In State v. Samurine, 47 N.J. Super. 172, 178 (App. Div. 1957), reversed on other grounds, 27 N.J. 322 (1958), it was stated the defense is entitled at trial to have the grand jury testimony of witnesses, for the purpose of cross-examination.Summary of this case from State v. Clement
Argued October 21, 1957 —
Decided October 28, 1957.
Appeal from Union County Court
Before Judges GOLDMANN, FREUND and CONFORD.
Mr. Albert G. Besser argued the cause for defendants-appellants.
Mr. Cuddie E. Davidson, Jr., argued the cause for plaintiff-respondent ( Mr. H. Russell Morse, Jr., Prosecutor of Union County, and Mr. Calvin J. Hurd, Assistant Prosecutor, attorneys).
This is an appeal from a judgment of conviction entered against defendants in the Union County Court on an indictment charging them with obtaining money under false pretenses, N.J.S. 2 A:111-1.
Early in 1956 defendants, under the name of Royal Shackamaxon Country Club, Inc., purchased from the trustee in bankruptcy of the Shackamaxon Country Club, Inc., all of the real and personal property assets of the bankrupt, including the goods and chattels listed in the official appraisal, consisting of some 464 separate items. It appears that defendants immediately entered into possession of the premises and set about preparing the club for operations during the 1956 season. Shortly thereafter defendant Harold Samurine, the president and, for all practical purposes, sole owner and manager of Shackamaxon, was twice compelled to utilize the services of Modern Funding Corporation, a money broker, to obtain operating capital. There were three real estate mortgages on the country club property, and Modern Funding specifically knew, as a result of an earlier loan made in February, that the personalty acquired by the corporation at the bankruptcy sale was encumbered by a chattel mortgage given in July 1954. In fact, its employee, Bukarest, a New Jersey attorney who described himself as a negotiator of loans and administrator, had seen a copy of that mortgage.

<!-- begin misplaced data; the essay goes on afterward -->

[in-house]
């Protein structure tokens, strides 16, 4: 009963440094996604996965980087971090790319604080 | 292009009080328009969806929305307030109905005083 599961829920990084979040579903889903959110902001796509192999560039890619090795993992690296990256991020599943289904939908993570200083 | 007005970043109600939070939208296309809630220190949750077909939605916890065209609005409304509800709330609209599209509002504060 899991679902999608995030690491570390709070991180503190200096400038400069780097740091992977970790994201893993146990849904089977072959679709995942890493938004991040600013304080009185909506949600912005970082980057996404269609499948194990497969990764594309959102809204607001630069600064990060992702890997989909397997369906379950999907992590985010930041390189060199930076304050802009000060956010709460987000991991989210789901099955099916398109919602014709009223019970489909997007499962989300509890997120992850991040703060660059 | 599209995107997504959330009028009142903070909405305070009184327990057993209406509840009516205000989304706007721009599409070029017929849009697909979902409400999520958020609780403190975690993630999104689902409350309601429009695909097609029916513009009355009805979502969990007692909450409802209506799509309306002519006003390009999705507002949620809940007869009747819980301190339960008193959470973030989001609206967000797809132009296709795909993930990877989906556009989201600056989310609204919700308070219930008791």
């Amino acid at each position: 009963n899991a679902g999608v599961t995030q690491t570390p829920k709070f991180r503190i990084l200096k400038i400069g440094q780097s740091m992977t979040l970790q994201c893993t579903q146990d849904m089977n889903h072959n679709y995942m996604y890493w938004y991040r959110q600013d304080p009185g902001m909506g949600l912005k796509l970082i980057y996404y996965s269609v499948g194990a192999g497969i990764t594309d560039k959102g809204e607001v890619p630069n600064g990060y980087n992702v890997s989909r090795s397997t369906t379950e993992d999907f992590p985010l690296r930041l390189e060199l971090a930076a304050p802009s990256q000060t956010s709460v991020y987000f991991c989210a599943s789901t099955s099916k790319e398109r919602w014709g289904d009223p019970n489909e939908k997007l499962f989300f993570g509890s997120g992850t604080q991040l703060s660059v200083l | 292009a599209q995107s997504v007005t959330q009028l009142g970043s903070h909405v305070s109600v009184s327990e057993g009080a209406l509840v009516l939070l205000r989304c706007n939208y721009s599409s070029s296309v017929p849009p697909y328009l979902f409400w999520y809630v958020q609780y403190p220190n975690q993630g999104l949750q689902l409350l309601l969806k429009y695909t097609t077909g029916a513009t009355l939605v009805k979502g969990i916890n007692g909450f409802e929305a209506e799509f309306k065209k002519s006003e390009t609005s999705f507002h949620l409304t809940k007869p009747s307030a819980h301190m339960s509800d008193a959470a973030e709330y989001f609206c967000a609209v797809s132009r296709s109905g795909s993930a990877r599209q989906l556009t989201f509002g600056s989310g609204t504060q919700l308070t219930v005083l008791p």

By the end of February 1956 the country club venture was in a critical financial condition. A $22,000 monthly installment on a third mortgage was due and the mortgagee was pressing for payment. Samurine phoned Modern Funding on March 2, 1956 and requested that it arrange for another loan. It got in touch with the complaining witness Metrick, a New York lawyer who, as a sideline, had engaged in financial ventures of one kind or another during the past several years. On the afternoon of that day, a Friday, Bukarest and Kroland, a "trouble shooter" for Modern Funding and manager of its New Jersey office, drove Metrick from New York City to the country club in Summit, N.J. to meet Samurine and to inspect the premises. Metrick testified that when Rothman, president of Modern Funding, had spoken to him that morning he had assured him there were only three real estate mortgages on the club property, but no chattel mortgage.
Upon arrival at the country club Metrick was introduced to Samurine who took him on a 10-15 minute inspection tour of the premises and of the personal property which was to be given as partial security for the proposed loan. He says that Samurine assured him the chattels were free and clear; however, Bukarest and Kroland were not present at the time. (This was in contradiction to what Metrick had testified to in the course of another proceeding in the Chancery Division, but accorded with testimony by Bukarest and Kroland that they had not heard Samurine make any such representation.) Following the inspection, Metrick authorized Modern Funding to proceed with arrangements to consummate the loan, including the preparation and execution of whatever instruments were necessary to secure it. He left his personal check of $23,000 with Kroland, payable to the order of Modern Funding. The loan on its face was for $24,000 — $1,000 was a bonus to Metrick, $1,000 was to cover the expenses, commissions and bonus of Modern Funding, and $22,000 eventually went to the country club.